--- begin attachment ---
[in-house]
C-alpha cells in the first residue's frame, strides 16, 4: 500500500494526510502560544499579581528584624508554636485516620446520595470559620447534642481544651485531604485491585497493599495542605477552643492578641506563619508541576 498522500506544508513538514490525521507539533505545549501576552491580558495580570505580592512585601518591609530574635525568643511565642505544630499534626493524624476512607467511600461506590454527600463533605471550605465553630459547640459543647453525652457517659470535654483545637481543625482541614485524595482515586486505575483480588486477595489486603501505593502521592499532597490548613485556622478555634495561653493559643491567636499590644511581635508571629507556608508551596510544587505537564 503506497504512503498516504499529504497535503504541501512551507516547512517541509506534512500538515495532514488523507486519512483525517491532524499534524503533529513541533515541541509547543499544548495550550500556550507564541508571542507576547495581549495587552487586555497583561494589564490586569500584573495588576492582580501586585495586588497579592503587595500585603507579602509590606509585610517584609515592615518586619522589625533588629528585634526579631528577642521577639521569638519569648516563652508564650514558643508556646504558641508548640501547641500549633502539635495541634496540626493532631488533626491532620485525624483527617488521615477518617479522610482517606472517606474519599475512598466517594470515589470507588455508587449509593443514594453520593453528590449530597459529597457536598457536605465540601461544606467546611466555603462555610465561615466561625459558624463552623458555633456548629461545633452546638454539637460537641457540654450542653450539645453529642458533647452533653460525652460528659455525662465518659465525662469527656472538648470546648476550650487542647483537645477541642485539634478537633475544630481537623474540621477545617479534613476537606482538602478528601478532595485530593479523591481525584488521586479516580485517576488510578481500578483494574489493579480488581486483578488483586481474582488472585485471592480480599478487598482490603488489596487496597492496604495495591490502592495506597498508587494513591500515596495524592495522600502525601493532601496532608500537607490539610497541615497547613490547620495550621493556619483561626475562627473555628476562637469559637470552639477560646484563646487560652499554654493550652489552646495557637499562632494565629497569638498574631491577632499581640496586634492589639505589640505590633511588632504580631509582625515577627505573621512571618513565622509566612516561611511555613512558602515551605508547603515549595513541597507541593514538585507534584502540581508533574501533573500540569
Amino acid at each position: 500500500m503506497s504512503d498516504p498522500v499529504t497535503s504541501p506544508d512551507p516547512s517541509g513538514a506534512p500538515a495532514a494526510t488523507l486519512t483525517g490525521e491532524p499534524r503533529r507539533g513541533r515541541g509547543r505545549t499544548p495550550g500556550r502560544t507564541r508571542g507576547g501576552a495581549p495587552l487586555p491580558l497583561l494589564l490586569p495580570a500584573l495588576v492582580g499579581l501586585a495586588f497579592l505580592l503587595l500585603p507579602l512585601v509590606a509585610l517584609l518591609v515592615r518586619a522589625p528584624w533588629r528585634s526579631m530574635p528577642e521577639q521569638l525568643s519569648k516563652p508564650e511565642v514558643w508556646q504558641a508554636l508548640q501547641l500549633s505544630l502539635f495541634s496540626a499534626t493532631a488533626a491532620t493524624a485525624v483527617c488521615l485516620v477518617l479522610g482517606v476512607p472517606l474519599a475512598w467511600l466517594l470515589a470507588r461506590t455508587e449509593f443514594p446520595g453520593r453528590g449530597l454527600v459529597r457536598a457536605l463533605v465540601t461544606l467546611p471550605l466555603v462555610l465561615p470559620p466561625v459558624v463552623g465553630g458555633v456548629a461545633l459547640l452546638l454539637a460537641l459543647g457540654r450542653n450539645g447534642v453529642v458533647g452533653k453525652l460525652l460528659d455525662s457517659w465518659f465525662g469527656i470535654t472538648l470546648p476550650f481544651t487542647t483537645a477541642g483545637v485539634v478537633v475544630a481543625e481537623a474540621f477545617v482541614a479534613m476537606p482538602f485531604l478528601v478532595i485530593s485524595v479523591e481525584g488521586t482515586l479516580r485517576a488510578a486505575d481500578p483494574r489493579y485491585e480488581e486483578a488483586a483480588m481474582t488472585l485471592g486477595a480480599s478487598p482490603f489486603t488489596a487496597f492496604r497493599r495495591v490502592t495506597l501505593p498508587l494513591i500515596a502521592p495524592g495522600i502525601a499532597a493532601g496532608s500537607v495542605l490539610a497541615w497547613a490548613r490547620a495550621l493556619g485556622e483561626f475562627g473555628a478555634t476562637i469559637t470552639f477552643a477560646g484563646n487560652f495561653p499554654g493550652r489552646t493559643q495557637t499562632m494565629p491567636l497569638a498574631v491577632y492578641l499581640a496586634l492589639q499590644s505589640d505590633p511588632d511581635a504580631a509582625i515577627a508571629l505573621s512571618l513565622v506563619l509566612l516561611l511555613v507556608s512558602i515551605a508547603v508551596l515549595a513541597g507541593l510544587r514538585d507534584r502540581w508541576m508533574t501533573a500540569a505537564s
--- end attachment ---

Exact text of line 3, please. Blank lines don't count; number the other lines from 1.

Amino acid at each position: 500500500m503506497s504512503d498516504p498522500v499529504t497535503s504541501p506544508d512551507p516547512s517541509g513538514a506534512p500538515a495532514a494526510t488523507l486519512t483525517g490525521e491532524p499534524r503533529r507539533g513541533r515541541g509547543r505545549t499544548p495550550g500556550r502560544t507564541r508571542g507576547g501576552a495581549p495587552l487586555p491580558l497583561l494589564l490586569p495580570a500584573l495588576v492582580g499579581l501586585a495586588f497579592l505580592l503587595l500585603p507579602l512585601v509590606a509585610l517584609l518591609v515592615r518586619a522589625p528584624w533588629r528585634s526579631m530574635p528577642e521577639q521569638l525568643s519569648k516563652p508564650e511565642v514558643w508556646q504558641a508554636l508548640q501547641l500549633s505544630l502539635f495541634s496540626a499534626t493532631a488533626a491532620t493524624a485525624v483527617c488521615l485516620v477518617l479522610g482517606v476512607p472517606l474519599a475512598w467511600l466517594l470515589a470507588r461506590t455508587e449509593f443514594p446520595g453520593r453528590g449530597l454527600v459529597r457536598a457536605l463533605v465540601t461544606l467546611p471550605l466555603v462555610l465561615p470559620p466561625v459558624v463552623g465553630g458555633v456548629a461545633l459547640l452546638l454539637a460537641l459543647g457540654r450542653n450539645g447534642v453529642v458533647g452533653k453525652l460525652l460528659d455525662s457517659w465518659f465525662g469527656i470535654t472538648l470546648p476550650f481544651t487542647t483537645a477541642g483545637v485539634v478537633v475544630a481543625e481537623a474540621f477545617v482541614a479534613m476537606p482538602f485531604l478528601v478532595i485530593s485524595v479523591e481525584g488521586t482515586l479516580r485517576a488510578a486505575d481500578p483494574r489493579y485491585e480488581e486483578a488483586a483480588m481474582t488472585l485471592g486477595a480480599s478487598p482490603f489486603t488489596a487496597f492496604r497493599r495495591v490502592t495506597l501505593p498508587l494513591i500515596a502521592p495524592g495522600i502525601a499532597a493532601g496532608s500537607v495542605l490539610a497541615w497547613a490548613r490547620a495550621l493556619g485556622e483561626f475562627g473555628a478555634t476562637i469559637t470552639f477552643a477560646g484563646n487560652f495561653p499554654g493550652r489552646t493559643q495557637t499562632m494565629p491567636l497569638a498574631v491577632y492578641l499581640a496586634l492589639q499590644s505589640d505590633p511588632d511581635a504580631a509582625i515577627a508571629l505573621s512571618l513565622v506563619l509566612l516561611l511555613v507556608s512558602i515551605a508547603v508551596l515549595a513541597g507541593l510544587r514538585d507534584r502540581w508541576m508533574t501533573a500540569a505537564s